Speech to Text with Wav2Vec 2.0
Facebook recently introduced and open-sourced their new framework for self-supervised learning of representations from raw audio data called Wav2Vec 2.0. Learn more about it and how to use it here.
By Dhilip Subramanian, Data Scientist and AI Enthusiast
From Wav2vec 2.0: Learning the structure of speech from raw audio
In my previous blog, I explained how to convert speech into text using the Speech Recognition library with the help of Google speech recognition API. In this blog, we see how to convert speech into text using Facebook Wav2Vec 2.0 model.
Facebook recently introduced and open-sourced their new framework for self-supervised learning of representations from raw audio data called Wav2Vec 2.0. Facebook researchers claim this framework can enable automatic speech recognition models with just 10 minutes of transcribed speech data.
As everyone knows, Transformers are playing a major role in Natural Language Processing. The latest version of Hugging Face transformers is version 4.30 and it comes with Wav2Vec 2.0. This is the first Automatic Speech recognition speech model included in the Transformers.
Model Architecture is beyond the scope of this blog. For detailed Wav2Vec model architecture, please check here.
Let’s see how we can convert the audio file into text using Hugging Face transformers with some simple lines of code.
Installing Transformer library
# Installing Transformer !pip install -q transformers
Importing necessary libraries
# Import necessary library # For managing audio file import librosa #Importing Pytorch import torch #Importing Wav2Vec from transformers import Wav2Vec2ForCTC, Wav2Vec2Tokenizer
Wav2Vec2 is a speech model that accepts a float array corresponding to the raw waveform of the speech signal. Wav2Vec2 model was trained using connectionist temporal classification (CTC) so the model output has to be decoded using Wav2Vec2Tokenizer (Ref: Hugging Face)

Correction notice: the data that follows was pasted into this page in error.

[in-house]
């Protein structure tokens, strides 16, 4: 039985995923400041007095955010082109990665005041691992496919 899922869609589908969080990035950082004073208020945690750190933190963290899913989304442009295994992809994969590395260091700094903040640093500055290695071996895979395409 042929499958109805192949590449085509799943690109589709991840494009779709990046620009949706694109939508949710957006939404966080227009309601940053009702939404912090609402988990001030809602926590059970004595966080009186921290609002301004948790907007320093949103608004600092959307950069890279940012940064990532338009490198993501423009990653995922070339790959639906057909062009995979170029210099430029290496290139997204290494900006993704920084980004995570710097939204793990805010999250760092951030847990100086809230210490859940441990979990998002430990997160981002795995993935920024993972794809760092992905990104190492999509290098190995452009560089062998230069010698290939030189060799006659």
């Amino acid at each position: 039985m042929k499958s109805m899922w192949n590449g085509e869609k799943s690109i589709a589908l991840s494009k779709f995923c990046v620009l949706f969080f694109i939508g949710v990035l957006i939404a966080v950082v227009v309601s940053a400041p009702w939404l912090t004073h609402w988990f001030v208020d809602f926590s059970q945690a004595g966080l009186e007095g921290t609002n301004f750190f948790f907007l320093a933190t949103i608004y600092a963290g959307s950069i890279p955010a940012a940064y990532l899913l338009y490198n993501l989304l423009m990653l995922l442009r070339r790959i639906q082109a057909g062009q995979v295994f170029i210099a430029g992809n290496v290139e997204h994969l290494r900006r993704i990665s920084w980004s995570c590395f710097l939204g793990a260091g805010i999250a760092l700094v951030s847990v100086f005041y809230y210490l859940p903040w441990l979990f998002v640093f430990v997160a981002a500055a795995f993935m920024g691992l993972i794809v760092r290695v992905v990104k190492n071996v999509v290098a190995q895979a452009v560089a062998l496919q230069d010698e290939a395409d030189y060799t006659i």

Reading the audio file
I have used Liam Neeson famous dialogue audio clip from the movie “Taken” in this example which says “I will look for you, I will find you and I will kill you”
Please note the Wav2Vec model is pre-trained on 16 kHz frequency, so we make sure our raw audio file is also resampled to a 16 kHz sampling rate. I have used online audio tool conversion to resample the ‘taken’ audio clip into 16kHz.
Loading the audio file using the librosa library and mentioning my audio clip size is 16000 Hz. It converts the audio clip into an array and is stored into the ‘audio’ variable.
# Loading the audio file audio, rate = librosa.load("taken_clip.wav", sr = 16000)
# printing audio print(audio) array([0., 0., 0., ..., 0., 0., 0.], dtype=float32)
# printing rate print(rate) 16000
Importing pre-trained Wav2Vec model
# Importing Wav2Vec pretrained model tokenizer = Wav2Vec2Tokenizer.from_pretrained("facebook/wav2vec2-base-960h") model = Wav2Vec2ForCTC.from_pretrained("facebook/wav2vec2-base-960h")
The next step is taking the input values, passing the audio (array) into tokenizer and we want our tensors in PyTorch format instead of Python integers. return_tensors = “pt” which is nothing more than PyTorch format.
# Taking an input value input_values = tokenizer(audio, return_tensors = "pt").input_values
Getting the logit values (non-normalized values)
# Storing logits (non-normalized prediction values) logits = model(input_values).logits
Passing the logit values to softmax to get the predicted values
# Storing predicted ids prediction = torch.argmax(logits, dim = -1)
Converting audio to text
The final step is to pass the prediction to the tokenizer decode to get the transcription
# Passing the prediction to the tokenzer decode to get the transcription transcription = tokenizer.batch_decode(prediction)
# Printing the transcription print(transcription) 'I WILL LOOK FOR YOU I WILL FIND YOU AND I WILL KILL YOU'
It exactly matches our audio clip.
In this blog, we have seen how to convert speech into text using Wav2Vec pretrained model using Transformers. This would be very helpful for NLP projects especially handling audio transcripts data. If you have anything to add, please feel free to leave a comment!
You can find the entire code and data in my GitHub repo.
Thanks for reading. Keep learning and stay tuned for more!
Bio: Dhilip Subramanian is a Mechanical Engineer and has completed his Master's in Analytics. He has 9 years of experience with specialization in various domains related to data including IT, marketing, banking, power, and manufacturing. He is passionate about NLP and machine learning. He is a contributor to the SAS community and loves to write technical articles on various aspects of data science on the Medium platform.
Original. Reposted with permission.
- Easy Speech-to-Text with Python
- Getting Started with 5 Essential Natural Language Processing Libraries
- Hugging Face Transformers Package – What Is It and How To Use It